After a summer during which the average gas price in the U.S. was frequently higher than what consumers paid 12 months earlier, the last few weeks have seen a leveling off of prices at the pump. In fact, the average price per gallon is the lowest it’s been in a few years. Of course, this happens after you spend your retirement savings driving the kids to Wally World for vacation. [More]
Following last week’s announcement that Consumer Reports’ real-world fuel-economy testing of Ford’s C-Max and Fusion hybrid vehicles showed these cars are not getting the 47 mpg touted by the car maker, both Ford and the Environmental Protection Agency have said they are looking into the matter. [More]
Watch ads for the 2013 Ford Fusion Hybrid sedan or its C-Max Hybrid wagon and you’ll hear that the vehicles get 47 miles per gallon (highway and city combined), which sounds awfully nice considering the cost of gasoline. But real-road tests of these cars don’t seem to back those numbers up. [More]
Gas prices have been slowly falling on average around the country as the summer season ended and the fall ushered in its usual lower prices. This week many areas have been seeing prices drop cent by cent, but that could all change on one of the season’s biggest travel days, Thanksgiving. [More]
The price of gas in California has increased more than $.50/gallon in the last week and now stands at an average close to $4.70, with some remote locales charging over a dollar more per gallon. Hoping to bring that price down — or at least rein it in, Governor Jerry Brown directed the California Air Resources Board to temporarily relax smog controls by allowing refineries to produce winter-blend gas weeks earlier than regulations currently permit.
A gas station owner in California says prices at the pump have gotten so high that people are no longer fueling up their vehicles at his location. So rather than try charging customers nearly $5 a gallon, he decided to lock up his pumps for the day.
Trying to think of any reason paying more at the pump is a good thing would stump the average consumer (thinner wallets after paying with cash?), but one and possibly the only good side effect of pricey gas is that it could be keeping drunk teens from driving. After all, high school jobs and allowances can only stretch so far.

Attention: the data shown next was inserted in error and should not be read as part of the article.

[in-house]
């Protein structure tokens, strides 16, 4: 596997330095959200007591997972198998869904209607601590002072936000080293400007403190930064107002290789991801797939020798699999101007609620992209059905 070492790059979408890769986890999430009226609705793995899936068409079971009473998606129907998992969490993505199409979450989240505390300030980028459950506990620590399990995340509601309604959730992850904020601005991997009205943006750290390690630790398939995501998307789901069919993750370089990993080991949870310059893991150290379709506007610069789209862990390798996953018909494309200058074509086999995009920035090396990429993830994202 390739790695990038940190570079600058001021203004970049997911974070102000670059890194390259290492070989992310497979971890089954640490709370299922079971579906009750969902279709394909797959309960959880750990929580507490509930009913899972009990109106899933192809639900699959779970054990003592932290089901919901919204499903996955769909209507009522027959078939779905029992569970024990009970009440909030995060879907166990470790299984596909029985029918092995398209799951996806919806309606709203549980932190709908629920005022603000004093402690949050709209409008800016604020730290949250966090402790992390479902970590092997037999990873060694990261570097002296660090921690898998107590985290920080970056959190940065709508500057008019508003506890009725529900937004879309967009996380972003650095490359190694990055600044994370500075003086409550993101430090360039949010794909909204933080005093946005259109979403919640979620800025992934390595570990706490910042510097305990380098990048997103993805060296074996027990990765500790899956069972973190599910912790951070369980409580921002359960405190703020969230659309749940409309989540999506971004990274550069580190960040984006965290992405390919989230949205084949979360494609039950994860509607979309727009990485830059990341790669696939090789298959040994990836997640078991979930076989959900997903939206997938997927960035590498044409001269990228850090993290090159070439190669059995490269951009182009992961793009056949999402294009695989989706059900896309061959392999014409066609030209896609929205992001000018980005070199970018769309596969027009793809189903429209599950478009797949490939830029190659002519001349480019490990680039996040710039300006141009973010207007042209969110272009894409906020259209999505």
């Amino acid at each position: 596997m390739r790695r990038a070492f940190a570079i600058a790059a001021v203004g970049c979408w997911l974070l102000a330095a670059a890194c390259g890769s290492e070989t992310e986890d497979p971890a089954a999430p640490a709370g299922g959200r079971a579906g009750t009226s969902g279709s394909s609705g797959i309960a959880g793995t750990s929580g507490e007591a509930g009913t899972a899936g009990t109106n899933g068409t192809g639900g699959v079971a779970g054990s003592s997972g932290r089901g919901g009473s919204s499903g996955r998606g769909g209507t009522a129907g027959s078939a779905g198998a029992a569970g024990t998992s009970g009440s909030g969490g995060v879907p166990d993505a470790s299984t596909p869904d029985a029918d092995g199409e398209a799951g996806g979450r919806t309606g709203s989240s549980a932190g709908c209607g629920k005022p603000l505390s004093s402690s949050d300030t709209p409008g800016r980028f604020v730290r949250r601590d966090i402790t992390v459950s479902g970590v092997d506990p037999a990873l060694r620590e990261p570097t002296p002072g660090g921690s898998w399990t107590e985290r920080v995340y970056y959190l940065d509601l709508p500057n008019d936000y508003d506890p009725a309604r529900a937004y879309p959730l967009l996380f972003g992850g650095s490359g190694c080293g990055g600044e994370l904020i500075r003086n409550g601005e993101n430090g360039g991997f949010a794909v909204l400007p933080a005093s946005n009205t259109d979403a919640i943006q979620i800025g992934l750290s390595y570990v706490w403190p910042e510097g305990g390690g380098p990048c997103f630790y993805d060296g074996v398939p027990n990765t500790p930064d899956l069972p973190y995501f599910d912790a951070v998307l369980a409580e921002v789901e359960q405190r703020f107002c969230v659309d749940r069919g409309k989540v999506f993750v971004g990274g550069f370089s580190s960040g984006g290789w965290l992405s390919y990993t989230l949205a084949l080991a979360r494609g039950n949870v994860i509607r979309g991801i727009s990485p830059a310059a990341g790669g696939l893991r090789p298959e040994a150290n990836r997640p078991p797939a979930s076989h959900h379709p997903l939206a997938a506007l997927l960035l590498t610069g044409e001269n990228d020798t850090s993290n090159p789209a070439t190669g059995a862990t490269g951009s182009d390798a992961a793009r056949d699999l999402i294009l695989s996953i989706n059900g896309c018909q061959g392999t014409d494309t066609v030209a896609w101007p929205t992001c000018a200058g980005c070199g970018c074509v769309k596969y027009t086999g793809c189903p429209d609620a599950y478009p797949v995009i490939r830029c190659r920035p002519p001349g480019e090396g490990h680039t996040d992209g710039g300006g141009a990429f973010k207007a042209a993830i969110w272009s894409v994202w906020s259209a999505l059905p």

Rising gas prices be darned, it’s Labor Day weekend and that means travelers are getting ready to hit the roads, rails and airways of our fair country in one last attempt to savor the summer. The Automobile Association of America says about 33 million Americans are preparing to venture 50 miles or more from home this weekend, which is a 2.9% increase from last year.
While car makers have been touting new higher-efficiency versions of some of their more popular vehicle brands, tests show that it could take years for the average driver to realize enough cost savings on gas to make up for the higher price tag.
While I have an affection for cars with after-market, clumsily welded spoilers, it appears I am in the minority, as a new survey by our test-driving in-laws at Consumer Reports says that fuel economy — and not undercarriage lighting — is the leading consideration for folks looking to buy a vehicle.
While the national average for a gallon of gas has dropped nearly 20 cents since peaking in early April, prices on the West Coast of the U.S. recently began rising again, even as prices in every other region of the country trend downwards.
It’s a common occurrence for a town’s mayor to make a public plea for residents to spend their money at local businesses, rather than driving a few miles outside of town to save a couple bucks. But one mayor in Illinois is so fed-up with the price of gas in his town that he’s asking residents to go elsewhere when it’s time to fill up their tanks.
The U.S. Energy Information Administration has released its weekly report on the nation’s average gas price, and for the second week in a row the number is down. Even better, this is the first noticeable week-over-week drop of the calendar year. Unfortunately, at $3.929/gallon, filling up your tank is still expensive.
The problem seemed easy enough to solve. SMM asked a Circle K cashier to pre-pay $20 on a gas pump using his credit card. Only the pump didn’t stop at $20 like it should have: it kept going until it reached $23.42. No big deal: SMM headed back in the store to pay the extra three and a half bucks. That’s when he learned that somehow, the first $20 he paid didn’t count.
So maybe you thought the gas prices had finally stopped ticking upward, but if you were entertaining that line of wishful thinking, well, you’re likely to be disappointed. The Energy Department is predicting that gas prices will rise about 6% this summer, up to 24 cents more a gallon during the peak driving season.
When an online retailer makes a pricing error, it usually has a chance to cancel orders before they ship. But when a gas station accidentally sells fuel for nearly 75% off the retail price, oodles of drivers will line up to fill up before someone fixes the mistake.
When people think of price gouging, they tend to think of people raising prices opportunistically. In fact, the most common type of gouging happens when gas prices stay artificially high after a spike. Still, we suppose the beginning of gouging season is better than nothing. But is it really here?
As gas prices continue to rise, it’s easier to get jealous of locales that offer cheaper rates. Due to a variety of reasons, including demand, easier access to infrastructure and lower gas taxes, certain cities consistently sport lower pump prices. And most of those tend to be located in the central part of the U.S.